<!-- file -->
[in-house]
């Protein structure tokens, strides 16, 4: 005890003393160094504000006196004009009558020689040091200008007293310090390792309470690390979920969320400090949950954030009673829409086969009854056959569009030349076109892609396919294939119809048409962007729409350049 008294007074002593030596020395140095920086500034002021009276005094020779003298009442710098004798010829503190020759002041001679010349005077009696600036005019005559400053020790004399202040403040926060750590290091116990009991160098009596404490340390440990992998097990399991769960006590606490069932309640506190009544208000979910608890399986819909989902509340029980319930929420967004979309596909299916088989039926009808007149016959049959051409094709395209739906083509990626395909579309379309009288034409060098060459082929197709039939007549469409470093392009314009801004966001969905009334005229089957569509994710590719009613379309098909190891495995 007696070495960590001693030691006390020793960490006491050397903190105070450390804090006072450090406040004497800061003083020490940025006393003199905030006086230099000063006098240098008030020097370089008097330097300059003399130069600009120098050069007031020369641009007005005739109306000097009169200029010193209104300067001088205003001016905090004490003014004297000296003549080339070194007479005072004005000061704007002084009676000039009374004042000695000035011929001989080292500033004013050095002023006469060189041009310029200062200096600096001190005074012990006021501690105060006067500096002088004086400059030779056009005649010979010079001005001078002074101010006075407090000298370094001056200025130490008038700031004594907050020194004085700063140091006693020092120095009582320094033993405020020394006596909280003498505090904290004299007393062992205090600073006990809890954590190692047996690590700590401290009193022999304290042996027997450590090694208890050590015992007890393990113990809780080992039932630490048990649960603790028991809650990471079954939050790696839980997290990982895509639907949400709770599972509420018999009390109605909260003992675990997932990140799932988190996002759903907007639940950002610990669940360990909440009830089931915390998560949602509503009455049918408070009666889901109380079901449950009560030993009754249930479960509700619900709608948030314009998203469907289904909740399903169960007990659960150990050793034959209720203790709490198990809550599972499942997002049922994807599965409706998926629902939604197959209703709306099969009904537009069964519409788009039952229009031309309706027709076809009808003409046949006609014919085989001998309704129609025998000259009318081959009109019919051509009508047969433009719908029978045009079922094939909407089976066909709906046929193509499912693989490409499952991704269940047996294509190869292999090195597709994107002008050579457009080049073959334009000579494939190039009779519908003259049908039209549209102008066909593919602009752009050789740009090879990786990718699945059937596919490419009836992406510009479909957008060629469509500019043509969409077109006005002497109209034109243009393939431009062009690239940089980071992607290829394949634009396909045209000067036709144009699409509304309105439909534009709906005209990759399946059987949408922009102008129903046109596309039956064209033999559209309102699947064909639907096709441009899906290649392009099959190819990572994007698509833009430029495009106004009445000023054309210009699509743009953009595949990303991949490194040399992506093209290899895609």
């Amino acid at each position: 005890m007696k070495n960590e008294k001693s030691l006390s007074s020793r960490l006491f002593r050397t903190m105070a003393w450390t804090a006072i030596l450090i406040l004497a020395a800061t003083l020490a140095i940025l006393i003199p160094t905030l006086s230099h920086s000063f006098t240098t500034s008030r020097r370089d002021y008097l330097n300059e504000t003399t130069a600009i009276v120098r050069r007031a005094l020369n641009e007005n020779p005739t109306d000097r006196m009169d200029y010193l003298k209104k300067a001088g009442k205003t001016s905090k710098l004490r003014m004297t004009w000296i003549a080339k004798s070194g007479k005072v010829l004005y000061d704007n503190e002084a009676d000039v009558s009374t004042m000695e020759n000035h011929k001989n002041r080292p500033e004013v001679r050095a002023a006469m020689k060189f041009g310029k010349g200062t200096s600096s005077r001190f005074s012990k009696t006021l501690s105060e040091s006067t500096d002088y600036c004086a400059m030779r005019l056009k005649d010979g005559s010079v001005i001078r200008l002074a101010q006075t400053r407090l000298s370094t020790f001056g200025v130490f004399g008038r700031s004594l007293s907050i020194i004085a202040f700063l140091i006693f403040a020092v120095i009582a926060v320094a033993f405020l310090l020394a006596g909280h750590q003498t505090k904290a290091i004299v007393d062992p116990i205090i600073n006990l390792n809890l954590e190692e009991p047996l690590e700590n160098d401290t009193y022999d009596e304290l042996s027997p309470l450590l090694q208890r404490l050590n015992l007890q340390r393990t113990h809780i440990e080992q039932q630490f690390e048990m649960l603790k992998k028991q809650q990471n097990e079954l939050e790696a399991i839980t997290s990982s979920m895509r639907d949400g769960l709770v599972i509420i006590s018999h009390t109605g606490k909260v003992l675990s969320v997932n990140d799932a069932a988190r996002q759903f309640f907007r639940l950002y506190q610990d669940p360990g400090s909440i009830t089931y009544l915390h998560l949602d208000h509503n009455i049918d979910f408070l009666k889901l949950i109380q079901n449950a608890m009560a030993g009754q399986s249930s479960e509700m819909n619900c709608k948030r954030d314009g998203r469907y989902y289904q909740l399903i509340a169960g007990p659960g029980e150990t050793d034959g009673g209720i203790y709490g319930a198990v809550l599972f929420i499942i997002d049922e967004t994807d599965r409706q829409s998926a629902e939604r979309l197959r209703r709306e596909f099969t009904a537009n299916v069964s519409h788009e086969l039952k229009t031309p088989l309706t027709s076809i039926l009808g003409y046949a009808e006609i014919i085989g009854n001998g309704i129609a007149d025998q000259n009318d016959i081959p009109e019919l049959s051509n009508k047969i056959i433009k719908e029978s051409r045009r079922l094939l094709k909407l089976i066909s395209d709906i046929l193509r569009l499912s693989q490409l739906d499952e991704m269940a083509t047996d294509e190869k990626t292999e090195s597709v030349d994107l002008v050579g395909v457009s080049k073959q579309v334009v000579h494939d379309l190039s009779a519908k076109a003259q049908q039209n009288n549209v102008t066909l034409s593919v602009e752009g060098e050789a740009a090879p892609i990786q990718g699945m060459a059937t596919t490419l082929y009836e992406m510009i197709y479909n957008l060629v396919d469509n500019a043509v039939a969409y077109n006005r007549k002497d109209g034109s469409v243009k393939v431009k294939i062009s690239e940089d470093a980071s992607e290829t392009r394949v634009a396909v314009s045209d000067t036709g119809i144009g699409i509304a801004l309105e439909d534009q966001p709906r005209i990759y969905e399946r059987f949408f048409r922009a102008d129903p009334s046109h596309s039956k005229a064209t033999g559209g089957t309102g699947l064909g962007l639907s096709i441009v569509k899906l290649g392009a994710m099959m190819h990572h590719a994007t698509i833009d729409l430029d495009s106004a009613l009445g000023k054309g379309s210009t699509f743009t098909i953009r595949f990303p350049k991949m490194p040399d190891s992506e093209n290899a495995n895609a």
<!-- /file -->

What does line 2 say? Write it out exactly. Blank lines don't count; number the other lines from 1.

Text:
């Protein structure tokens, strides 16, 4: 005890003393160094504000006196004009009558020689040091200008007293310090390792309470690390979920969320400090949950954030009673829409086969009854056959569009030349076109892609396919294939119809048409962007729409350049 008294007074002593030596020395140095920086500034002021009276005094020779003298009442710098004798010829503190020759002041001679010349005077009696600036005019005559400053020790004399202040403040926060750590290091116990009991160098009596404490340390440990992998097990399991769960006590606490069932309640506190009544208000979910608890399986819909989902509340029980319930929420967004979309596909299916088989039926009808007149016959049959051409094709395209739906083509990626395909579309379309009288034409060098060459082929197709039939007549469409470093392009314009801004966001969905009334005229089957569509994710590719009613379309098909190891495995 007696070495960590001693030691006390020793960490006491050397903190105070450390804090006072450090406040004497800061003083020490940025006393003199905030006086230099000063006098240098008030020097370089008097330097300059003399130069600009120098050069007031020369641009007005005739109306000097009169200029010193209104300067001088205003001016905090004490003014004297000296003549080339070194007479005072004005000061704007002084009676000039009374004042000695000035011929001989080292500033004013050095002023006469060189041009310029200062200096600096001190005074012990006021501690105060006067500096002088004086400059030779056009005649010979010079001005001078002074101010006075407090000298370094001056200025130490008038700031004594907050020194004085700063140091006693020092120095009582320094033993405020020394006596909280003498505090904290004299007393062992205090600073006990809890954590190692047996690590700590401290009193022999304290042996027997450590090694208890050590015992007890393990113990809780080992039932630490048990649960603790028991809650990471079954939050790696839980997290990982895509639907949400709770599972509420018999009390109605909260003992675990997932990140799932988190996002759903907007639940950002610990669940360990909440009830089931915390998560949602509503009455049918408070009666889901109380079901449950009560030993009754249930479960509700619900709608948030314009998203469907289904909740399903169960007990659960150990050793034959209720203790709490198990809550599972499942997002049922994807599965409706998926629902939604197959209703709306099969009904537009069964519409788009039952229009031309309706027709076809009808003409046949006609014919085989001998309704129609025998000259009318081959009109019919051509009508047969433009719908029978045009079922094939909407089976066909709906046929193509499912693989490409499952991704269940047996294509190869292999090195597709994107002008050579457009080049073959334009000579494939190039009779519908003259049908039209549209102008066909593919602009752009050789740009090879990786990718699945059937596919490419009836992406510009479909957008060629469509500019043509969409077109006005002497109209034109243009393939431009062009690239940089980071992607290829394949634009396909045209000067036709144009699409509304309105439909534009709906005209990759399946059987949408922009102008129903046109596309039956064209033999559209309102699947064909639907096709441009899906290649392009099959190819990572994007698509833009430029495009106004009445000023054309210009699509743009953009595949990303991949490194040399992506093209290899895609």